Unemployment Benefit

Getting money when you loose your job

There are various kinds of unemployment benefit ( indennità di disoccupazione), as detailed below.

Ordinary Benefit – To qualify for ordinary benefit ( indennità ordinaria), you must have worked for at least a year and contributed for at least the previous two years. Benefit is available for a maximum of 180 days (six months) and is paid from the eighth day after termination of work, provided that an application is made within the first seven days. However, applications can be made up to 90 days after ceasing work. Benefit is calculated at 30 per cent of your average earnings during the previous three months.

Reduced Benefit – If you’ve worked for at least 78 days in the previous year (including public holidays) but less than a year in total, or have made two years’ voluntary contributions, you qualify for reduced benefit ( indennità ridotta). Benefit is calculated at 30 per cent of your average net earnings during the previous three months, but the entire amount received, which is paid as a lump sum, cannot exceed €932.82.

Special Allowance – A special allowance ( trattamento speciale) is awarded to employees who have been made redundant in the agriculture and construction industries, and is currently a maximum of around €20 per day. Contributions paid in other EU member states are taken into account when making an application for benefit.

An application for unemployment benefit must be made at your local INPS office or the employment office ( Ufficio di Collocamento) with your notice of dismissal and a certificate of family status ( certificato di stato di famiglia). You’re issued with an unemployment registration card ( attestato di iscrizione).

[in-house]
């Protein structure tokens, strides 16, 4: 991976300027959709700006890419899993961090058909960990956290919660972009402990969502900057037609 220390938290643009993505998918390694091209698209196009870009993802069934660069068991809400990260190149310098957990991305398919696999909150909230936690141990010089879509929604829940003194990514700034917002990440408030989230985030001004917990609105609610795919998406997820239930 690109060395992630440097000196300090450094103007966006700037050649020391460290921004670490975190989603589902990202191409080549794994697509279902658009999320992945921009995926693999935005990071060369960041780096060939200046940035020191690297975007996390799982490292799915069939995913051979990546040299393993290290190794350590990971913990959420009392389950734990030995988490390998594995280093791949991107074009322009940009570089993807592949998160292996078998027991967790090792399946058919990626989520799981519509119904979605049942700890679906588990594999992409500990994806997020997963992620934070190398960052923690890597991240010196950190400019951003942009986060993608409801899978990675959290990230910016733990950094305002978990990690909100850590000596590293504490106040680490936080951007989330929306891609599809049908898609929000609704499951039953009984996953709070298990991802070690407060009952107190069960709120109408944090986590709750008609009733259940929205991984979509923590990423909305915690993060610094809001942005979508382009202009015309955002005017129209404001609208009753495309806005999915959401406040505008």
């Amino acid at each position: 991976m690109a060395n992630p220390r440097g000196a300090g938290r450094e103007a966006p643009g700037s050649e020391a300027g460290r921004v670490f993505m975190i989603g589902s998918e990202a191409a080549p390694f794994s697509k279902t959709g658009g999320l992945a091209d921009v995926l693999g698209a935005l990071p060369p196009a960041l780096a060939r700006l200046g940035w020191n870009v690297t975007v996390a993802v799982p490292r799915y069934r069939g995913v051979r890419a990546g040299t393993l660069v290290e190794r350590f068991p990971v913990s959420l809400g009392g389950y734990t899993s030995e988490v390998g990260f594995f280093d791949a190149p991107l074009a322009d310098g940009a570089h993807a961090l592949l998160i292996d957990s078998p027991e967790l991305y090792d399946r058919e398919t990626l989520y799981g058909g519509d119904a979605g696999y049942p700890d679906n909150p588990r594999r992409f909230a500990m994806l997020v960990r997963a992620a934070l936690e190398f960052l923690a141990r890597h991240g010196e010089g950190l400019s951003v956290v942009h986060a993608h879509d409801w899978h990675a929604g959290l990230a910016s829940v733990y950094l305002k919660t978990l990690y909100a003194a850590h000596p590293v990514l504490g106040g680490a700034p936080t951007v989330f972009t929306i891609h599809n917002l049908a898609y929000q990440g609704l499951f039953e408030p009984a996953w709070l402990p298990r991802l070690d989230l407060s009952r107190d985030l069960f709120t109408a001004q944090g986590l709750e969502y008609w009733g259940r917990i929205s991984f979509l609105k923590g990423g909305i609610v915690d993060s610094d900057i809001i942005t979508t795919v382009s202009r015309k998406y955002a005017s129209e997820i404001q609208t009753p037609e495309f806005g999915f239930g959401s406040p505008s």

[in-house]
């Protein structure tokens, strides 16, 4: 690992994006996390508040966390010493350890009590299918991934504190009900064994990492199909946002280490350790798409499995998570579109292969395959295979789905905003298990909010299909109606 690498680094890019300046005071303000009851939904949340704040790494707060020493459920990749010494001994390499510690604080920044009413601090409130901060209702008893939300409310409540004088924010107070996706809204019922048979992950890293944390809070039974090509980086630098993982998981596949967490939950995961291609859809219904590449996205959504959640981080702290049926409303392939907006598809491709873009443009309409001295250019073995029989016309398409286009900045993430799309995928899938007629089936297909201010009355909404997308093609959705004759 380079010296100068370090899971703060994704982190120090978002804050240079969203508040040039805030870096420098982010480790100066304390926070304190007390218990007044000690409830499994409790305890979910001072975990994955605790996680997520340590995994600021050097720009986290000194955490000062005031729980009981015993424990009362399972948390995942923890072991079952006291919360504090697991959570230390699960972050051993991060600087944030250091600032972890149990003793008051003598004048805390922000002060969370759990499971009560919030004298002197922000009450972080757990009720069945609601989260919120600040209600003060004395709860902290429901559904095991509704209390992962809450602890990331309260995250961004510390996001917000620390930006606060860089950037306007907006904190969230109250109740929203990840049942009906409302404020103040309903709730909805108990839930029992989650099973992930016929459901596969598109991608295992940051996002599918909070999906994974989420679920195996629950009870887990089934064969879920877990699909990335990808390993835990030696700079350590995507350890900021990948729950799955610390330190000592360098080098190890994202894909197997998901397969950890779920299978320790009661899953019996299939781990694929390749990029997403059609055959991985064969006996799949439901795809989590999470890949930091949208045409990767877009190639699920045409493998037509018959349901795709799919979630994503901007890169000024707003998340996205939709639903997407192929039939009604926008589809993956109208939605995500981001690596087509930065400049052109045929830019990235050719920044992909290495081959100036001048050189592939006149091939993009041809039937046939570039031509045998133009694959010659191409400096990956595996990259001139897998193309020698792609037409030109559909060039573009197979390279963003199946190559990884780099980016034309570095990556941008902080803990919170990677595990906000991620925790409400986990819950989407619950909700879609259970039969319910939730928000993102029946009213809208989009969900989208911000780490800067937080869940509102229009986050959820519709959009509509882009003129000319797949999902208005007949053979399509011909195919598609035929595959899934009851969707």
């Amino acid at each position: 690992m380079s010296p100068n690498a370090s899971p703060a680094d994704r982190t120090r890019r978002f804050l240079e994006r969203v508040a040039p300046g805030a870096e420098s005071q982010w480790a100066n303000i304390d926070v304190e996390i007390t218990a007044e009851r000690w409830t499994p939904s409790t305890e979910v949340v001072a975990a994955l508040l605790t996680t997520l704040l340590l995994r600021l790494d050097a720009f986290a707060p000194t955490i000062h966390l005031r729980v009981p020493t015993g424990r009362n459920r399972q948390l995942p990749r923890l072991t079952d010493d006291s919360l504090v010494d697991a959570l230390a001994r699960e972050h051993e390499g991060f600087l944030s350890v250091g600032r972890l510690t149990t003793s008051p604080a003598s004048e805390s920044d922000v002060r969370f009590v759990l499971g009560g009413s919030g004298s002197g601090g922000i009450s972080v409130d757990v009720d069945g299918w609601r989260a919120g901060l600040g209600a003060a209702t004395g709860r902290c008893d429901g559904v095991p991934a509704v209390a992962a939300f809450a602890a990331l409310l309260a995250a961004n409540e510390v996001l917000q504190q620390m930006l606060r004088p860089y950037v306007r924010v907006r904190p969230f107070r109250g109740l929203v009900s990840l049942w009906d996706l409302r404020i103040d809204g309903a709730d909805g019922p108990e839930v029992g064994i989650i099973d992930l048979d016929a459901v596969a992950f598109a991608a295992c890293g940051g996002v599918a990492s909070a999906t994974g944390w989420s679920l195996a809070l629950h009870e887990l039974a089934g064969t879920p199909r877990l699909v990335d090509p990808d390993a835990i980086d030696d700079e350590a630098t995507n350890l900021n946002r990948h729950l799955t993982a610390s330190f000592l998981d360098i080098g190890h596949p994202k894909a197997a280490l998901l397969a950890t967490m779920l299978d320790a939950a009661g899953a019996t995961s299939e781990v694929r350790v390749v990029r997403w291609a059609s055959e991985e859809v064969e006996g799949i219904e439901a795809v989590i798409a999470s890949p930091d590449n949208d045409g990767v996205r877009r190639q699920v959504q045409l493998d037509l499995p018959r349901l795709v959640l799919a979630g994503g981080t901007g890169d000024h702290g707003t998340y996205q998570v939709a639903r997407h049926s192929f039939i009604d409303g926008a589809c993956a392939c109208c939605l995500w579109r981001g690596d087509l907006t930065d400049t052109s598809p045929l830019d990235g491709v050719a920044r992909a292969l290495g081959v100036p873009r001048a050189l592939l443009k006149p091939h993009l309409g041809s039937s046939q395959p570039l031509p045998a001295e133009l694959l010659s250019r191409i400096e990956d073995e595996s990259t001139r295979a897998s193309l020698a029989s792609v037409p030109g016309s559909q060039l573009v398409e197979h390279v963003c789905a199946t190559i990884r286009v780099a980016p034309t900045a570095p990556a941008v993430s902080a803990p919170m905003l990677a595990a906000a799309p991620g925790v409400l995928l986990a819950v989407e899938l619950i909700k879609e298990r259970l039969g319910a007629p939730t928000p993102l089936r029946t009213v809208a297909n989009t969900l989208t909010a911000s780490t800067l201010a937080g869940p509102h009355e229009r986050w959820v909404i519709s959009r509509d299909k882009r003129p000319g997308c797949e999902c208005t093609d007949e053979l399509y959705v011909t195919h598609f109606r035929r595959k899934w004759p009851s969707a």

If you’re unemployed in another EU country, you retain the right to your unemployment benefit (under certain conditions) for up to three months while looking for work in Italy. The country paying your employment benefit issues you with form E303, which you must take to an INPS office in Italy. If you return home before the end of the three months, you continue to receive your unemployment benefit in your home country. The self-employed and those who have never worked in Italy or resign from their job don’t qualify for unemployment benefit.

CIG

In addition to unemployment benefits, Italy has a state fund for employees in industry whose companies put them on temporary redundancy through no fault of their own (e.g. market crisis, natural disaster, etc.), called Cassa Integrazione Guadagni (CIG), which is designed to ‘integrate’ employees’ earnings until work is resumed. There are two types of CIG:

Ordinary CIG comprises 80 per cent of your salary for hours not worked, e.g. if an employer agrees to provide five hours’ work in a 35-hour week, 80 per cent of the salary for the remaining 30 hours is remunerated. This cannot exceed a monthly maximum, which in 2002 was €776.12 per month, or €932.82 per month if monthly income exceeded €1,679.07.

Extraordinary CIG, which is designed to cover special situations, e.g. when a production line is being reorganised or converted and work must temporarily cease, lasts for 36 months in cases of reorganisation or conversion and 12 months in cases of company crisis. Benefit is the same as for ordinary CIG above.

In both cases, if the market hasn’t changed, companies aren’t obliged to take back employees, so CIG often becomes the start of unemployment benefit.

This article is an extract from Living and Working in Italy. Click here to get a copy now.

Further reading

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